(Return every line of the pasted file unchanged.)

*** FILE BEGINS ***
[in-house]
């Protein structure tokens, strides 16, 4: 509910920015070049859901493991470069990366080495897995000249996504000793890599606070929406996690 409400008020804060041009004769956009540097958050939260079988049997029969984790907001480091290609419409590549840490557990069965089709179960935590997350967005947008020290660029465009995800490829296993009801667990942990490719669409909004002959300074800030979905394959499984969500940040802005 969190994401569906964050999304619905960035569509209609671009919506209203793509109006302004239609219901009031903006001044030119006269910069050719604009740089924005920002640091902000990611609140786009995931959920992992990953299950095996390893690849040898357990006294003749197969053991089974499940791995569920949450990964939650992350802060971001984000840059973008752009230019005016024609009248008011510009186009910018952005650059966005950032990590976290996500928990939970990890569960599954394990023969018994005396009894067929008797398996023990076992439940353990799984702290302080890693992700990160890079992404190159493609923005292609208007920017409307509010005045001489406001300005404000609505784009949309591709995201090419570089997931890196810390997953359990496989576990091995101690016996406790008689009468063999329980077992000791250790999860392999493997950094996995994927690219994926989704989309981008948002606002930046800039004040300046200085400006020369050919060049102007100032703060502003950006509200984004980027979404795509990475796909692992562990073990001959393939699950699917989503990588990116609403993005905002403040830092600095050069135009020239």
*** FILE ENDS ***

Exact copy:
[in-house]
């Protein structure tokens, strides 16, 4: 509910920015070049859901493991470069990366080495897995000249996504000793890599606070929406996690 409400008020804060041009004769956009540097958050939260079988049997029969984790907001480091290609419409590549840490557990069965089709179960935590997350967005947008020290660029465009995800490829296993009801667990942990490719669409909004002959300074800030979905394959499984969500940040802005 969190994401569906964050999304619905960035569509209609671009919506209203793509109006302004239609219901009031903006001044030119006269910069050719604009740089924005920002640091902000990611609140786009995931959920992992990953299950095996390893690849040898357990006294003749197969053991089974499940791995569920949450990964939650992350802060971001984000840059973008752009230019005016024609009248008011510009186009910018952005650059966005950032990590976290996500928990939970990890569960599954394990023969018994005396009894067929008797398996023990076992439940353990799984702290302080890693992700990160890079992404190159493609923005292609208007920017409307509010005045001489406001300005404000609505784009949309591709995201090419570089997931890196810390997953359990496989576990091995101690016996406790008689009468063999329980077992000791250790999860392999493997950094996995994927690219994926989704989309981008948002606002930046800039004040300046200085400006020369050919060049102007100032703060502003950006509200984004980027979404795509990475796909692992562990073990001959393939699950699917989503990588990116609403993005905002403040830092600095050069135009020239």